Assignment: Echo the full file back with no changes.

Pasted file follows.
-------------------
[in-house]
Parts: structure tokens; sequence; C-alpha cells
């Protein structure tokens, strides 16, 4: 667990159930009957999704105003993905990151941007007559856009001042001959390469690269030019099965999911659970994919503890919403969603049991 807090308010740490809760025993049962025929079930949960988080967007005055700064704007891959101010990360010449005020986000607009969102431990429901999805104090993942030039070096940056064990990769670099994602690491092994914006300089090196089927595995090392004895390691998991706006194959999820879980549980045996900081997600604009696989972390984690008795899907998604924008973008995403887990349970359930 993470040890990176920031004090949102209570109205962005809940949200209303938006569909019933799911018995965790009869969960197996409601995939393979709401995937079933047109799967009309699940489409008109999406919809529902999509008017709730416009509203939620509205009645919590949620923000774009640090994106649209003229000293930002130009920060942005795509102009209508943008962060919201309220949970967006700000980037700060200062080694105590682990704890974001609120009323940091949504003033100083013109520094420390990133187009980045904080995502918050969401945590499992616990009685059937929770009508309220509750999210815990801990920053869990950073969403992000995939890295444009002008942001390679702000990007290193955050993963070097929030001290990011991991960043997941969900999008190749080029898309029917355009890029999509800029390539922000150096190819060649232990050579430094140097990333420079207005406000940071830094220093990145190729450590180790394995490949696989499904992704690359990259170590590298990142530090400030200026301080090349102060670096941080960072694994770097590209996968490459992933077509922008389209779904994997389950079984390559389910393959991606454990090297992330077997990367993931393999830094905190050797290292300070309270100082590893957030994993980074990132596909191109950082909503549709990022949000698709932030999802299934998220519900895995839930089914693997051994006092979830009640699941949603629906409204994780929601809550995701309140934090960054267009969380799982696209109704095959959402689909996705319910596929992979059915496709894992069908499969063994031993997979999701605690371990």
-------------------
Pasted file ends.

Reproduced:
[in-house]
Parts: structure tokens; sequence; C-alpha cells
């Protein structure tokens, strides 16, 4: 667990159930009957999704105003993905990151941007007559856009001042001959390469690269030019099965999911659970994919503890919403969603049991 807090308010740490809760025993049962025929079930949960988080967007005055700064704007891959101010990360010449005020986000607009969102431990429901999805104090993942030039070096940056064990990769670099994602690491092994914006300089090196089927595995090392004895390691998991706006194959999820879980549980045996900081997600604009696989972390984690008795899907998604924008973008995403887990349970359930 993470040890990176920031004090949102209570109205962005809940949200209303938006569909019933799911018995965790009869969960197996409601995939393979709401995937079933047109799967009309699940489409008109999406919809529902999509008017709730416009509203939620509205009645919590949620923000774009640090994106649209003229000293930002130009920060942005795509102009209508943008962060919201309220949970967006700000980037700060200062080694105590682990704890974001609120009323940091949504003033100083013109520094420390990133187009980045904080995502918050969401945590499992616990009685059937929770009508309220509750999210815990801990920053869990950073969403992000995939890295444009002008942001390679702000990007290193955050993963070097929030001290990011991991960043997941969900999008190749080029898309029917355009890029999509800029390539922000150096190819060649232990050579430094140097990333420079207005406000940071830094220093990145190729450590180790394995490949696989499904992704690359990259170590590298990142530090400030200026301080090349102060670096941080960072694994770097590209996968490459992933077509922008389209779904994997389950079984390559389910393959991606454990090297992330077997990367993931393999830094905190050797290292300070309270100082590893957030994993980074990132596909191109950082909503549709990022949000698709932030999802299934998220519900895995839930089914693997051994006092979830009640699941949603629906409204994780929601809550995701309140934090960054267009969380799982696209109704095959959402689909996705319910596929992979059915496709894992069908499969063994031993997979999701605690371990």